Nicola López has also attracted much critical attention in the past several years for her elaborate print-based installations that creep, flow, swarm, dangle, or explode through space. Tires, roads, wires, tubes, radio towers, safety fencing, electronics, and chemical clouds chart pathways and byways that represent both the analogue and digital aspects of our contemporary obsession with speed, transit, construction, and communication.
Though López’s source material is the detritus of the built environment, many of her installations unfold in ironically organic compositions. In Half-Life, no. 5, flower-like forms comprised of machinery spring from a bed of wires, pipes, and fallen towers, seemingly nourished by a fount of mystery liquid spewing from a nearby pipe. Other works are reminiscent of explosions or neurological pathways. Though many interpret her work as dystopian, López takes a more pragmatic view of her work, which she describes as “maps that …. represent how our actual world is structured, not on a literally geographical, but on an experiential level” (artist’s statement).
Like Spero (whom she cites as an influence), López works with stock images of her own creation that she recycles in various incarnations. In the process of installation, López allows the work to take its own direction. “For me an installation is about setting up the parameters that allow me to go into territory where new things (maybe accidents/risks/chance—and hopefully discovery) will happen.” (Amze Emmons, interview with the artist on Printeresting.org, 2008). In addition to her print-based installations, López also works in drawing and traditional printmaking formats and has recently collaborated with master printers at Pace Prints, Tandem Press, Tamarind Institute, Hui Press, and 10 Grand Press among others. Her work has been shown at MoMA P.S.1, the Brooklyn Academy of Music, the Chazen Museum of Art (Madison, WI), the Denver Art Museum, The School of the Art Institute of Chicago, as well as several galleries throughout the U.S. and Latin America. Marañas, a solo exhibition of Lopez’s work, is currently on view at Arróniz Arte Contemporáneo in Mexico City, through May 27.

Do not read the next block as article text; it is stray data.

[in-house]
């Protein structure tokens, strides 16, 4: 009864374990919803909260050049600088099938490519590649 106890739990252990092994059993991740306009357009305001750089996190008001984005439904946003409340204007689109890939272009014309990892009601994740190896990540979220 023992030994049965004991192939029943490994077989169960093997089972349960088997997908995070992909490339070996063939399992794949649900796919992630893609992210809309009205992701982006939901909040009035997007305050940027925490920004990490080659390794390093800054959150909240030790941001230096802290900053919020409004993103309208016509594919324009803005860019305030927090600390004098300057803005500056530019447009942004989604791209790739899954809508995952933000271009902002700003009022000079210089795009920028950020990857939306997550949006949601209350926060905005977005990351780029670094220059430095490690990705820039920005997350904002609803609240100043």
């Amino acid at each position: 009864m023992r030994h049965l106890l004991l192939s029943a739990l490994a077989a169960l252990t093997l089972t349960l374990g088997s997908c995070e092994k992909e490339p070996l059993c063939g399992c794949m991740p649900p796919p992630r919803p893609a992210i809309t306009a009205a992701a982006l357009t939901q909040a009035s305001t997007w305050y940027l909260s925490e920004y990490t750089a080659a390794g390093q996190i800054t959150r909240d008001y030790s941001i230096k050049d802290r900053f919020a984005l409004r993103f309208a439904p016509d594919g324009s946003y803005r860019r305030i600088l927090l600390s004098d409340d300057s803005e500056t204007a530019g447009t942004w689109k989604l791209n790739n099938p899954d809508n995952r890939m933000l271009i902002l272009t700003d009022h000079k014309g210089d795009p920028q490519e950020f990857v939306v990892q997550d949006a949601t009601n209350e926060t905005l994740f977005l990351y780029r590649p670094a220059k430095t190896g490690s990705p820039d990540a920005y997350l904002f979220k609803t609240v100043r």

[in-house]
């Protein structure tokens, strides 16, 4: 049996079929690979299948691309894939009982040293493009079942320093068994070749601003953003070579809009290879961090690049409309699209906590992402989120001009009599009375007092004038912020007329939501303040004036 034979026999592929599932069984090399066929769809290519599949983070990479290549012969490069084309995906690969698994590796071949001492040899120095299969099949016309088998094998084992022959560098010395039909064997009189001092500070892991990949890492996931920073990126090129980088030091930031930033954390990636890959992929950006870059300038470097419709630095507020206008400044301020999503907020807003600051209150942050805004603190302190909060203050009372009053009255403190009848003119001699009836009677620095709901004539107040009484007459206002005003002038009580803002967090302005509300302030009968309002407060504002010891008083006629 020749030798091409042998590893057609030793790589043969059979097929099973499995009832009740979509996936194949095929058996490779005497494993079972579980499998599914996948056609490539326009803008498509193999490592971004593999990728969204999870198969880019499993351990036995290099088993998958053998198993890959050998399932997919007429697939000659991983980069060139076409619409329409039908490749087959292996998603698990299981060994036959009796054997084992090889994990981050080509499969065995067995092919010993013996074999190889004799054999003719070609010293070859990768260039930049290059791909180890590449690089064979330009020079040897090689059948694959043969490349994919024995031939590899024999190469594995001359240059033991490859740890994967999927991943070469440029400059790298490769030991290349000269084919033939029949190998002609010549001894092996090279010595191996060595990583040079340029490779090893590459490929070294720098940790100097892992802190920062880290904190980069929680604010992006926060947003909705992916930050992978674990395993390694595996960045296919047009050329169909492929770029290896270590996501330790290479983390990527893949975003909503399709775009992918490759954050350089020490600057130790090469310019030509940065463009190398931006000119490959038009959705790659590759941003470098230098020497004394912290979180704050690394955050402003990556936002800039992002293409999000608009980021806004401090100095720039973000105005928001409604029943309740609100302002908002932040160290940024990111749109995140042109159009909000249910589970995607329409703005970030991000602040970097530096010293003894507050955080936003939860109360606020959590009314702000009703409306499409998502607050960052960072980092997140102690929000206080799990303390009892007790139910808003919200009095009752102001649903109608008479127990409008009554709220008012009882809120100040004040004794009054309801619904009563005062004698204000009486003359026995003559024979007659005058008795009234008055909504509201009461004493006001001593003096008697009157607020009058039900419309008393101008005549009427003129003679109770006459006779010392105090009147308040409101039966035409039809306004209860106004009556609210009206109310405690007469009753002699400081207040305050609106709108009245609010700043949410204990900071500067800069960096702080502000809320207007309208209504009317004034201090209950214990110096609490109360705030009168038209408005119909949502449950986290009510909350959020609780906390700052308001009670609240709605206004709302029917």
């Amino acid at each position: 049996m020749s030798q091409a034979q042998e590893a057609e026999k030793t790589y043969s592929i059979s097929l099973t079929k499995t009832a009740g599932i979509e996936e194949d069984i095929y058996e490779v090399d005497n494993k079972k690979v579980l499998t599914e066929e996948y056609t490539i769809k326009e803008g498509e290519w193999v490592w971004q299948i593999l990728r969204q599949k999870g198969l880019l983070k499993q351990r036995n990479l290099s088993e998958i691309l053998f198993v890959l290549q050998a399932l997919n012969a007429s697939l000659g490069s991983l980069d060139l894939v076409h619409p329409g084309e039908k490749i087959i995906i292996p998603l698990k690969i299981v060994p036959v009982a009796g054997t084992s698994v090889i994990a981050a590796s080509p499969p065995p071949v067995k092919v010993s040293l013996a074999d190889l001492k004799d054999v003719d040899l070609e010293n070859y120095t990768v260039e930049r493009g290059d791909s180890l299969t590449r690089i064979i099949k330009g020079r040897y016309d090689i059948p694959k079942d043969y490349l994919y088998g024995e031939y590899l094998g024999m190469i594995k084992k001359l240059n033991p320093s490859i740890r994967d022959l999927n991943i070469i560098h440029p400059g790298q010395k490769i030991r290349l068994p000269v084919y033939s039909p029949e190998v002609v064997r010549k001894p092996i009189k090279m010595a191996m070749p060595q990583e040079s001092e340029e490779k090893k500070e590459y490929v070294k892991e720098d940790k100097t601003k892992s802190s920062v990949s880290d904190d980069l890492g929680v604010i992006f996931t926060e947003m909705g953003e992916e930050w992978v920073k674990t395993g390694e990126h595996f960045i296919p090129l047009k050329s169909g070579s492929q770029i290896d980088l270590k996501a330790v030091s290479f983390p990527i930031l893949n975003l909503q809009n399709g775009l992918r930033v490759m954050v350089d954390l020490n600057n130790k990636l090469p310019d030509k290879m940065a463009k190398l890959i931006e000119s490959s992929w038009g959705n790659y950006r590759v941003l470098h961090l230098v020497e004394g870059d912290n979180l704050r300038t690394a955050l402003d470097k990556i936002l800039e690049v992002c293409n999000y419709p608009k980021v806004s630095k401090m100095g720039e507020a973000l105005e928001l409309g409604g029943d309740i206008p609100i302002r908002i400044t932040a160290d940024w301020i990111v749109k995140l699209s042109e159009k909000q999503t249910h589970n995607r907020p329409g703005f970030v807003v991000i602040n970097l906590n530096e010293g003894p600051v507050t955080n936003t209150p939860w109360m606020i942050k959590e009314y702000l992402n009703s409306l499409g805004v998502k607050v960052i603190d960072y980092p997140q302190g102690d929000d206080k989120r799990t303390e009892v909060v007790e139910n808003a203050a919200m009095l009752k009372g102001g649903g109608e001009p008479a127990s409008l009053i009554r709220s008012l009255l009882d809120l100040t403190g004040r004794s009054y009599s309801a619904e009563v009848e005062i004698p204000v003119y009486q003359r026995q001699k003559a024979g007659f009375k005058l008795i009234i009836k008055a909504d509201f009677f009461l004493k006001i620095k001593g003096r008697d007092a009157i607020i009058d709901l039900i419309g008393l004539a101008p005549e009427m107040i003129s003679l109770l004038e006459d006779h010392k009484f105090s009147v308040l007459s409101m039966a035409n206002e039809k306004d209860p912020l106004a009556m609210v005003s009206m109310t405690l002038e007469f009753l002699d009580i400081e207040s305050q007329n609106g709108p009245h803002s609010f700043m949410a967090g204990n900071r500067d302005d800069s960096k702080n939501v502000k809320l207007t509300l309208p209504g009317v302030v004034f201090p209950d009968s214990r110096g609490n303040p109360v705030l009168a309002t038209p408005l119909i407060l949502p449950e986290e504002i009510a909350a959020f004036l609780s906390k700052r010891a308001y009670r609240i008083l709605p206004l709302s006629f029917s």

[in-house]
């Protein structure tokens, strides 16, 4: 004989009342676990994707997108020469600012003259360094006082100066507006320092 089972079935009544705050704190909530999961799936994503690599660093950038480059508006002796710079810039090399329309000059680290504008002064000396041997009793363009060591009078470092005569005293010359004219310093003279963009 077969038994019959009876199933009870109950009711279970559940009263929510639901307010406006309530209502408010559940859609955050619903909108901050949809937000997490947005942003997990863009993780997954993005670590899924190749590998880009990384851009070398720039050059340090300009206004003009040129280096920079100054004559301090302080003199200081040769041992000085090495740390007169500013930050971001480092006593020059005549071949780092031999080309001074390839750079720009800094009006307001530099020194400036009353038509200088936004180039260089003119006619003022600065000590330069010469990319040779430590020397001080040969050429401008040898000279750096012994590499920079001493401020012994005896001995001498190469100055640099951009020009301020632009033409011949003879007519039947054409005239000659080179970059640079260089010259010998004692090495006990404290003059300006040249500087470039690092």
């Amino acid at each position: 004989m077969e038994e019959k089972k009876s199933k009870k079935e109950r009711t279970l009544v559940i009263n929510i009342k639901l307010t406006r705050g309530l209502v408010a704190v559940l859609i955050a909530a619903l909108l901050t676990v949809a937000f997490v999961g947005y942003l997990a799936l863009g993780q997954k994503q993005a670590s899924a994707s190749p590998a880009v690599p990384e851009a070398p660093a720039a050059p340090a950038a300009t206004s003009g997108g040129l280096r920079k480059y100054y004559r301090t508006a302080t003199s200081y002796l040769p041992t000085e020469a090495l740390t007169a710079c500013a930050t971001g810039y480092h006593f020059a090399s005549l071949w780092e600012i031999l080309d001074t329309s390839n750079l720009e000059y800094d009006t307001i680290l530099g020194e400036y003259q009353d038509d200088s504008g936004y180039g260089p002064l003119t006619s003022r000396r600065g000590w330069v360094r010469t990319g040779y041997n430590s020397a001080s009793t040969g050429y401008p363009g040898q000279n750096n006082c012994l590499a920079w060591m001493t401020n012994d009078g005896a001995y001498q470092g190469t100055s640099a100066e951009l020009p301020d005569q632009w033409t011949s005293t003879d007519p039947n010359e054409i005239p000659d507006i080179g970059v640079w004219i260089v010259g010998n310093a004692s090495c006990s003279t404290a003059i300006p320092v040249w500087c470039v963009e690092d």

Ryan McGinness also first came into the public eye in the early aughts with his unique iconography of sleek logo-like forms in garish colors that overlap ad infinitum. This signature style was borne of the realization that “the right kind of logo, the cool logo…can change the value of an otherwise ordinary object.” (interview with Peter Halley in Ryan McGinness Works, Rizzoli, New York, 2009, 9) As a teenager, such products were out of his reach so he began to design his own logos and apply them to skateboards, t-shirts, and surfboards. Soon others wanted to have them, and his career as an artist was born.